Few students—traditional or nontraditional—complete their work within the 9-5 work day. Rather, libraries and dorm rooms are bustling late into the night with students burning the midnight oil. But, according to findings from the 2012 ACUTA (The Association for Information Communications Technology Professionals in Higher Education) ResNet Survey, only 9 percent of colleges and universities offer 24/7 network support.
Other helpdesk findings show that, while not 24/7 support, nearly two-thirds of institutions do offer more than 40 hours of support per week; another 17 percent offer more than 60 hours. Eight percent of institutions outsource a portion of their network helpdesks, with nearly 57 percent of those who outsource offering 24/7 support.
Kent State University (Ohio) is one institution that is able to provide round-the-clock support by combining in-house and outsourced resources. “Distance learners are often working adults who study after their day job,” says Edward Mahon, vice president for information services and chief information officer. “Traditional students work in collaborative groups late into the night. We’re always looking at ways to better serve our community.”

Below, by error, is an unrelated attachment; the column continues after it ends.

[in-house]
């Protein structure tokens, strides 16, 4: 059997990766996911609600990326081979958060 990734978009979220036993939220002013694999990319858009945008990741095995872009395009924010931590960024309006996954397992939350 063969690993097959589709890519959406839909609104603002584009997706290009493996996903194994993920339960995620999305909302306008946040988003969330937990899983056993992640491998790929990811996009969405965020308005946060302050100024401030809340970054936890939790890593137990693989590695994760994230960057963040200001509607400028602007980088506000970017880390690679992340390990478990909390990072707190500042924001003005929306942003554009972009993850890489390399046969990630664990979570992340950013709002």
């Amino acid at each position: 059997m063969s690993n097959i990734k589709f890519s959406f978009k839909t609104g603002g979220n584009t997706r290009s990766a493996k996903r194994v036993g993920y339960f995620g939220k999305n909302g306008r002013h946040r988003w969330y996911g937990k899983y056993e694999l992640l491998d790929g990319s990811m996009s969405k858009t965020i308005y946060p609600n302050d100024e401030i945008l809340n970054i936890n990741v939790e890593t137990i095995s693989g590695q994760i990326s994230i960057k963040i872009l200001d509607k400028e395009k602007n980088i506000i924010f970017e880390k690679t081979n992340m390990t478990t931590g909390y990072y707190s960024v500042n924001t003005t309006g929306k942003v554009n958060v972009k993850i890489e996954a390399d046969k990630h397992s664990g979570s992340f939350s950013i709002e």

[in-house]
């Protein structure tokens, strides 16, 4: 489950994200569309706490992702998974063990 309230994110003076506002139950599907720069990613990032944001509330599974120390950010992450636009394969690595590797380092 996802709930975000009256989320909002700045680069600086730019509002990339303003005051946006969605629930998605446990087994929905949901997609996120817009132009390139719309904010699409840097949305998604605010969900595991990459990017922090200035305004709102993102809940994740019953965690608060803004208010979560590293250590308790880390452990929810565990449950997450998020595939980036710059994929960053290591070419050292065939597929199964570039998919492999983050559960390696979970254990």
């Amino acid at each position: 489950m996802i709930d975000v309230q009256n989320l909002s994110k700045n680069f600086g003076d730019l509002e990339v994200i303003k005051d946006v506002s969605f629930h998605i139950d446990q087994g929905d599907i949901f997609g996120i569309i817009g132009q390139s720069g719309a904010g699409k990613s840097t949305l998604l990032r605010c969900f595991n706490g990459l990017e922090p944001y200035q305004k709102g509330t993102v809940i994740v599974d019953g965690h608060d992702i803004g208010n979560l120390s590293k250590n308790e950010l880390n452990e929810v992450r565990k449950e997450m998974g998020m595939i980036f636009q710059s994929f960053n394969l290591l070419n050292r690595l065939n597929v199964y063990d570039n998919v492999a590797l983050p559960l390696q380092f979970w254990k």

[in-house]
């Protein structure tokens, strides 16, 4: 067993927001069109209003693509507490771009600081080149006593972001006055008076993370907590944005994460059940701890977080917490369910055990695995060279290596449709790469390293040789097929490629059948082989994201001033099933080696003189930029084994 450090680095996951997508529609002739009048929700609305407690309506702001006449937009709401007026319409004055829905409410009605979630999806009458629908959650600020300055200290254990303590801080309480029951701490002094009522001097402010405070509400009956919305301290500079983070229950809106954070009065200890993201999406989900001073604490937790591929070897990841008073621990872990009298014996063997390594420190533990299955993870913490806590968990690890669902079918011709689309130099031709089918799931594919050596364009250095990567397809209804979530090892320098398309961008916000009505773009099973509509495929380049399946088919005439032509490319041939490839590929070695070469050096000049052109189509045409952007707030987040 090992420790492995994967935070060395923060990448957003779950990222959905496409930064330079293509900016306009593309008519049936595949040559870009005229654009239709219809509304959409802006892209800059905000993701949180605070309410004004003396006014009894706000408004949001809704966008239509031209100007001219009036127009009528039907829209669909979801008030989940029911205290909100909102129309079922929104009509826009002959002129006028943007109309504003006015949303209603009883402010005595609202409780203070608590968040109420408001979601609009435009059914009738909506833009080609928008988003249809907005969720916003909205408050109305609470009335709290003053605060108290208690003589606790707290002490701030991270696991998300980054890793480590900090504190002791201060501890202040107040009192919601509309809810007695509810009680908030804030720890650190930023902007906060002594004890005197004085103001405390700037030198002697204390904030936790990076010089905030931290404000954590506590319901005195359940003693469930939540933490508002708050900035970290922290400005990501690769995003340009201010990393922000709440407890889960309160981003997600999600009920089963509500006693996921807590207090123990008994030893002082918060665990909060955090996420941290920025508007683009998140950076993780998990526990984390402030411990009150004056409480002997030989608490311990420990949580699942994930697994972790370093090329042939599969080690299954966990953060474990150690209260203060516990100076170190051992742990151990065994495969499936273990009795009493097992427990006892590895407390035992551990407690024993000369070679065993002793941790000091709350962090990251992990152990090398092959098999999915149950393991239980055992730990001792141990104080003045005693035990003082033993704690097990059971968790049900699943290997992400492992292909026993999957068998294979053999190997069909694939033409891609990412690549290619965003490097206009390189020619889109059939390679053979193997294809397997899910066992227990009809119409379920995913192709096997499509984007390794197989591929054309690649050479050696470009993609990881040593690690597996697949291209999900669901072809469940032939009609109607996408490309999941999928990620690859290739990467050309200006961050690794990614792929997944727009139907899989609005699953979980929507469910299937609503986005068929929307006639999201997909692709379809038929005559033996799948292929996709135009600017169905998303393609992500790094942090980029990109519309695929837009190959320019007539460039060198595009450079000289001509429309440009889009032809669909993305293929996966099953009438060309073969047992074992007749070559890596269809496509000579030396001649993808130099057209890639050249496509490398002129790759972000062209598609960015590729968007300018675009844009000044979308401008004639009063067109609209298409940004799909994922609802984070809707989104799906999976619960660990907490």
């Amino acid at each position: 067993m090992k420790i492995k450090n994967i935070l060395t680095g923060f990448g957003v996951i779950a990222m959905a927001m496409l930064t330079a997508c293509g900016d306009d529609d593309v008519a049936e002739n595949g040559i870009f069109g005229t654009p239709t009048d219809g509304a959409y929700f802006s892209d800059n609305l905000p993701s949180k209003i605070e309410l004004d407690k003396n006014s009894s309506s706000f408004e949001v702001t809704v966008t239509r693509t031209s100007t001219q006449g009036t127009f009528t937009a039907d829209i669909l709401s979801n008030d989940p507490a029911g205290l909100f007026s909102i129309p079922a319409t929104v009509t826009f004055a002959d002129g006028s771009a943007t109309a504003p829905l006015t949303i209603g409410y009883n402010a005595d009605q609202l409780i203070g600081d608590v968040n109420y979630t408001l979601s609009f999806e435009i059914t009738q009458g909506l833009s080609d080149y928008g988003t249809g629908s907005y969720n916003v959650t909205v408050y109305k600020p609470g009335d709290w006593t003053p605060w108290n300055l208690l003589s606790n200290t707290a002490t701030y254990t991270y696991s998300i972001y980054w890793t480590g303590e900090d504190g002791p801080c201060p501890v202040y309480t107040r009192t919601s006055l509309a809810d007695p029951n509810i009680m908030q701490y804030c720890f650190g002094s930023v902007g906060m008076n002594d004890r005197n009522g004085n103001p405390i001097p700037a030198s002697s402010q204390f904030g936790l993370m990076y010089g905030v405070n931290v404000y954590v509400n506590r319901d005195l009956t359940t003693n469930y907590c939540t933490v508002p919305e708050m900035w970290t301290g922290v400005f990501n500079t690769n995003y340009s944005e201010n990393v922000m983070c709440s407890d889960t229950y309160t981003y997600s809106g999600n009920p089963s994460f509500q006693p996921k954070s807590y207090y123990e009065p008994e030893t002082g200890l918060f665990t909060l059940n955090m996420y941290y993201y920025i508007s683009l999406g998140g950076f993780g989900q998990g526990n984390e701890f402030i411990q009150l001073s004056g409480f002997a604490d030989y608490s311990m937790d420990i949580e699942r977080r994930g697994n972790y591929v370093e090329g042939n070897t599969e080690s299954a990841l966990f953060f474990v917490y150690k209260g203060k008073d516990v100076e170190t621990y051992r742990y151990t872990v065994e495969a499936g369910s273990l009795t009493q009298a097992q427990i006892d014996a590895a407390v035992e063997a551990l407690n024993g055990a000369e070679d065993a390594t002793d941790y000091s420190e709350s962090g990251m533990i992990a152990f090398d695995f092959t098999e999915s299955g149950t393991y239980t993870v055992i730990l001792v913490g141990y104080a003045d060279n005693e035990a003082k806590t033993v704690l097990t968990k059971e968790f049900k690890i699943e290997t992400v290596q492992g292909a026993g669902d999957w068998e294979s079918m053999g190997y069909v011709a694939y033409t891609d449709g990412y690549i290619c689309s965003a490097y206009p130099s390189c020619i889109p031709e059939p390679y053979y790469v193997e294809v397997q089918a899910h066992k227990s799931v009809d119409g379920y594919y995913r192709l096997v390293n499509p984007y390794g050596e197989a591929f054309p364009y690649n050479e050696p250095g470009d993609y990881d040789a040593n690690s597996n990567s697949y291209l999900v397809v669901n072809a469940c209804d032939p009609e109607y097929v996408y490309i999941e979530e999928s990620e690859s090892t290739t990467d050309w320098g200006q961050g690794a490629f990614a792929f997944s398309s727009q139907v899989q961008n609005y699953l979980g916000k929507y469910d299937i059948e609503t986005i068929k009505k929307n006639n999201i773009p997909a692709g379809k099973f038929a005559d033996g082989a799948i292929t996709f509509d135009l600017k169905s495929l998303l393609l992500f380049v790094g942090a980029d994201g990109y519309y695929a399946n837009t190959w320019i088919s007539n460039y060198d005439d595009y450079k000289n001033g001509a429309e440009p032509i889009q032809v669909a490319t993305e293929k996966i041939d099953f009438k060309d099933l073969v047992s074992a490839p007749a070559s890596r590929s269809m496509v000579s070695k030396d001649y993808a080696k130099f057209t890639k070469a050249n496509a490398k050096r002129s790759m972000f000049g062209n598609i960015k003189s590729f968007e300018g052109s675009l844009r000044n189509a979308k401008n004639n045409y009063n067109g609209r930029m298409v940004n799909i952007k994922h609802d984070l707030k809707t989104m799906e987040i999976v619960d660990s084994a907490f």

That’s why the helpdesk is outsourced after hours. Members of the campus community can call or chat online to have their issues addressed. They can even schedule a time for a helpdesk representative to call them at a time they know they won’t be busy. An online “knowledge database” of 4,500 articles is available for students who don’t mind troubleshooting on their own.
“All of us are a little bit different, so we try to have three or four solutions available that help with the type of interaction the users want,” Mahon says. He notes that the community appreciates the after-hours support, and the helpdesk receives an average of 30,000 calls a years.